Frosted Windowpanes

I like winter; I like snow.  I like frost and ice, too.  All of it is delightful, as long as one doesn't have to drive in it, or shovel massive quantities of it.  So when I woke to a gorgeous Christmas morning this week, after the previous day's hazardous driving, I was enchanted.  The ground was white with a whopping 1.5-2" of snow, the sky was a cloudless blue and the sun shone brilliantly, transforming the outdoors into a magical wonderland.

"Mountain Range" formed on Hall Creek - probably a good 2-3 feet long.

"Mountain Range" formed on Hall Creek - probably a good 2-3 feet long.

Back at work two days later, after the deep freeze of Boxing Day, I was in awe of the frost patterns I found out on Hall Creek when I walked out there with the four- to six-year-olds of our Winter Day Camp.  There was an incredible "mountain range" formed by the moving water, and on either side of it were fronds of feathery frost and spokes of toothpick-like frost.

Frost feathers (hoar frost) on Hall Creek.

Frost feathers (hoar frost) on Hall Creek.

In our "conference room," where staff often eat lunch, we have some beautiful frost growing on the windows that face the butterfly gardens.  When the sun hits the ice just right, it sparkles with a kaleidoscope of colors, which are nearly impossible to capture with the camera.  They appropriately call it "fern frost," these graceful lacey creations that adorn our windows.

Close-up of the frost on the conference room windows.

Close-up of the frost on the conference room windows.

It all seems so magical - and yet, the mechanics of frost formation are pretty basic:  water freezes.  Yes, it really is that simple.  

First, let's quickly review the three states of matter:  solid, liquid and gas.  Everything around you is either a solid, a liquid or a gas.  When it comes to water, you have ice (solid), water (liquid), and water vapor (gas).  We are a water planet, and there is almost always water around in one form or another...maybe not in great quantities, but it is usually there.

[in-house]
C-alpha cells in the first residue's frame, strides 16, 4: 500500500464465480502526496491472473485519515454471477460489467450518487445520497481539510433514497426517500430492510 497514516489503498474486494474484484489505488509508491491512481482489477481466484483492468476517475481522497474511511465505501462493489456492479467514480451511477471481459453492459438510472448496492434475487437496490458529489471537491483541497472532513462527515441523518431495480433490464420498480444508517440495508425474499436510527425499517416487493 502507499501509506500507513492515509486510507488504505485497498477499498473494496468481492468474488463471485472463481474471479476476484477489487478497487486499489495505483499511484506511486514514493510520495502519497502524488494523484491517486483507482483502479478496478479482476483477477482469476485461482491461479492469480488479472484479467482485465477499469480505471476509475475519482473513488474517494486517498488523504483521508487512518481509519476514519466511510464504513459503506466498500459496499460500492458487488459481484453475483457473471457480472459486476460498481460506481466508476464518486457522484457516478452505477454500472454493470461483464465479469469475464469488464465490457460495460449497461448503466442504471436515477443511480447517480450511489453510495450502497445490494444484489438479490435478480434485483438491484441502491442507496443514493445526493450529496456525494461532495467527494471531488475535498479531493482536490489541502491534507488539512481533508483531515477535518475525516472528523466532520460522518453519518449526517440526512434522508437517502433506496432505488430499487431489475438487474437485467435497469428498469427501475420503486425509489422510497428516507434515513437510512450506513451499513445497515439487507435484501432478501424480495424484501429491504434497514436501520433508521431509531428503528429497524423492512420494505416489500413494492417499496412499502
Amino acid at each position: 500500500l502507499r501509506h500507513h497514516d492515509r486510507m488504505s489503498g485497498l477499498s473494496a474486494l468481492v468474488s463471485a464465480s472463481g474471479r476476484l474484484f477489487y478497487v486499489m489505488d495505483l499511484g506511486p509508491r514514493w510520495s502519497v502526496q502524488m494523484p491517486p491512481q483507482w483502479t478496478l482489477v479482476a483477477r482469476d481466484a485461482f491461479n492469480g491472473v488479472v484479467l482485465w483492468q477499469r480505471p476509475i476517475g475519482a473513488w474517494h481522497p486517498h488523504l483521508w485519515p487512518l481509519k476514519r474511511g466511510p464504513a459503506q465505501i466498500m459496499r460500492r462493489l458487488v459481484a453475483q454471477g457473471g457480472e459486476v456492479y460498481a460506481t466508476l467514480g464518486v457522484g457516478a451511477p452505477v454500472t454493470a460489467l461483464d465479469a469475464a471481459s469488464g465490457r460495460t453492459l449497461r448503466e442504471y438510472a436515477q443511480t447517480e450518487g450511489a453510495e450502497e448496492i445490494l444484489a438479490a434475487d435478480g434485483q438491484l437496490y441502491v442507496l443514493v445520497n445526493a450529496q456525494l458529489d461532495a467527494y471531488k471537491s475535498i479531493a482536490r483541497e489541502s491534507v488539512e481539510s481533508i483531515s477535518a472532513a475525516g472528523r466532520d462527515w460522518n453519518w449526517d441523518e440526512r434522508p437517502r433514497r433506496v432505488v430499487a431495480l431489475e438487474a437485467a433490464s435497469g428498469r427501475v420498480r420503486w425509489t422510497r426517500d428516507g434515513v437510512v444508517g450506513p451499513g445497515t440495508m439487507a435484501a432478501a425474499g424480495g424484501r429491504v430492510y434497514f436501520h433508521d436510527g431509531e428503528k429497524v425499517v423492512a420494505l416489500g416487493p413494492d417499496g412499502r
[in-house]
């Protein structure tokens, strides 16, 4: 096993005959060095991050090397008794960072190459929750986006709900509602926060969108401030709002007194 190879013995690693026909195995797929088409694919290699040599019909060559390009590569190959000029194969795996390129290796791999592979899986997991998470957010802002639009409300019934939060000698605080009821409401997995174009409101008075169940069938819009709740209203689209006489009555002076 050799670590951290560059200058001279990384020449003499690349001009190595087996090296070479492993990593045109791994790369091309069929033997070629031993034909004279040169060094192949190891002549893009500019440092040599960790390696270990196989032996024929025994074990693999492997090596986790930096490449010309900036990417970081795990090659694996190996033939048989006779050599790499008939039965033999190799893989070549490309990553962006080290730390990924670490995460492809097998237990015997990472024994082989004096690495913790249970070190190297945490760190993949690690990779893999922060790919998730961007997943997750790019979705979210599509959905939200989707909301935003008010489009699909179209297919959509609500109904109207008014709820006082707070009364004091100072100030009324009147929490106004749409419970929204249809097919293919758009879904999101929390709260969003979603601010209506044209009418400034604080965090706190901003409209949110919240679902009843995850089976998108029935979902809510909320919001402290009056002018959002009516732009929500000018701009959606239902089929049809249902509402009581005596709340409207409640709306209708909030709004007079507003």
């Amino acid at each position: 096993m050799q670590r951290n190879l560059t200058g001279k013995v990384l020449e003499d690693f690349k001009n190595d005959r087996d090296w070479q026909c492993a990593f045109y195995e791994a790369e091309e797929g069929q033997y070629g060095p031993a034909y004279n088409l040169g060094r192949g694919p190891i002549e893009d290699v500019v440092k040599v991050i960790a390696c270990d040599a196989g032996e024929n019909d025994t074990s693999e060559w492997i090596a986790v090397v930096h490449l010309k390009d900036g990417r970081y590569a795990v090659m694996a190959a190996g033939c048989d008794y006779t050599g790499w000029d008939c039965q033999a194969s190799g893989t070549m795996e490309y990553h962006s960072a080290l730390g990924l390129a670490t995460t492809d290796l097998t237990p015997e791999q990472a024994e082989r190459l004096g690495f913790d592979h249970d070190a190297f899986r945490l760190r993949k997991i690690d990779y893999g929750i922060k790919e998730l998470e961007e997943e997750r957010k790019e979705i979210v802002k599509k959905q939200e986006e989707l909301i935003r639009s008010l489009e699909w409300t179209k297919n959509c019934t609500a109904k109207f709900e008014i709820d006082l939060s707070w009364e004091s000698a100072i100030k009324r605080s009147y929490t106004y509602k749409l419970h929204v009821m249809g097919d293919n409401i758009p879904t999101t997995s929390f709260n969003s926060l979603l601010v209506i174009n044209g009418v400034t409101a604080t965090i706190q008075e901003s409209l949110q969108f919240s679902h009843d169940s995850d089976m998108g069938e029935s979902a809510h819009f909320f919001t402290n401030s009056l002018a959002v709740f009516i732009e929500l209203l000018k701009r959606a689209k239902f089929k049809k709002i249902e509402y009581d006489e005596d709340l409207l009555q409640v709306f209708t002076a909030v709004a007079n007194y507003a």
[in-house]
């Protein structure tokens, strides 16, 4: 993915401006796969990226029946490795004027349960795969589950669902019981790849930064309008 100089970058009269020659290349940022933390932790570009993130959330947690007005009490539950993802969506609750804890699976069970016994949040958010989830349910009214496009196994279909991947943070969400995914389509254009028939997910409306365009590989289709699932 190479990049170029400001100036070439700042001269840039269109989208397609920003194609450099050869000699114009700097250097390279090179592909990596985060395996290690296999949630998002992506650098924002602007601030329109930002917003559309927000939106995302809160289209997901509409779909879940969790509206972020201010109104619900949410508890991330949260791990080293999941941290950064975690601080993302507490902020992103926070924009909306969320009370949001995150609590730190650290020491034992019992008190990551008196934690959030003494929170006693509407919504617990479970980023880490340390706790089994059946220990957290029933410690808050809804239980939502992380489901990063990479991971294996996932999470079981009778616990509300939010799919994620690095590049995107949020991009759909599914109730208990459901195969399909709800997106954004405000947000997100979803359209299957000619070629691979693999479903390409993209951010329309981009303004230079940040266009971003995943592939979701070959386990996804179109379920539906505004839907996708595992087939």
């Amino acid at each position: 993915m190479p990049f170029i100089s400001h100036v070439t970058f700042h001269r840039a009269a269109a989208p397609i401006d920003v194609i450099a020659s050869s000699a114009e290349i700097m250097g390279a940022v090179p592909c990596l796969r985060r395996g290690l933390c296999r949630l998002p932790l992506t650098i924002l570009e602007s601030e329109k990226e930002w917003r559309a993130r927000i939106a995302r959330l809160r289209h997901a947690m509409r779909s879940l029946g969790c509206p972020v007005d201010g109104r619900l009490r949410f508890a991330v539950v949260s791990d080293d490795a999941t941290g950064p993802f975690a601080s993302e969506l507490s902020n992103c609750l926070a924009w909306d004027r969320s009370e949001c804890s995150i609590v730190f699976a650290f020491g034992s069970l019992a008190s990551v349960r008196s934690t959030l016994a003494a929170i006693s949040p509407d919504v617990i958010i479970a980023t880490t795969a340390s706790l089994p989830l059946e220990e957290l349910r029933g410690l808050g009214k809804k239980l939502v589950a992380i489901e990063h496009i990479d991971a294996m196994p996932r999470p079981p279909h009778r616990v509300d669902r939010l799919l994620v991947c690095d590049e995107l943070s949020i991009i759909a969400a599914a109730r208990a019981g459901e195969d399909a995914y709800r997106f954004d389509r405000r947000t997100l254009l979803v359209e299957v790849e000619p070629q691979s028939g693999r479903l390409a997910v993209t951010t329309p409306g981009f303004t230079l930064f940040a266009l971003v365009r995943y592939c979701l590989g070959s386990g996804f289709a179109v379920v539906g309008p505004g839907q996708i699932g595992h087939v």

So, when the temperature drops below freezing, water vapor, which is in the air all around us, condenses on cold surfaces and turns directly into ice, skipping the liquid stage (at temps above freezing, it condenses as a liquid, forming dew).  Water vapor is made up of tiny tiny particles of water, and each particle finds something to cling to and freeze - this is the nucleus of the frost formation.  Additional water vapor clings to the sharp edges of this formation, and it, too, freezes, forming a tiny little ice crystal.  As more water vapor collects and freezes, the ice (or frost) crystal grows.  

Tiny imperfections on the surface where the ice is growing (like scratches on your window, or even the film/streaks left behind by window cleaners) can influence how the crystal grows.  So can wind.

The beautiful frost patterns we found on the stream are a type of frost called hoar frost (from the Old English word hoar, which refers to something being grey or white).  Hoar frost is formed when there is a lot of moisture in the air, which one would definitely have at a stream or pond...or if fog had formed overnight and then froze on surfaces.  When there is a lot of moisture present, one is almost guaranteed incredible shapes and patterns in the frost...and it will likely be a beautiful opaque white color (hence the name).  Add some wind to the picture, and you can get amazing fingers and spires of frost...all pointing in the same direction.

Most newer houses, or older houses with new windows, do not get frosty windows - a good thing when it comes to your heating bills, but kind of sad if you enjoy the beauty of frost formations.  This is because you have to have windows that are only single-paned:  one side of the glass is in touch with the cold air outside, and the other side is in touch with the warmer, moister air in your house.  When the two collide on your window pane - voila! - frost forms.  Newer windows are too well insulated - the air trapped between the two panes prevents the intimate contact needed between the cold air outside and the warm, moist air indoors.

Whenever I see frost creations, I grab my camera and try to capture them "on film."  As soon as the surface they are growing on warms up, they disappear, so I immortalize them as best I can.  But even without a camera in hand, they are a delight to behold.  So don't let the chill of this cold snap keep you from discovering the wonders of winter - get out there and explore!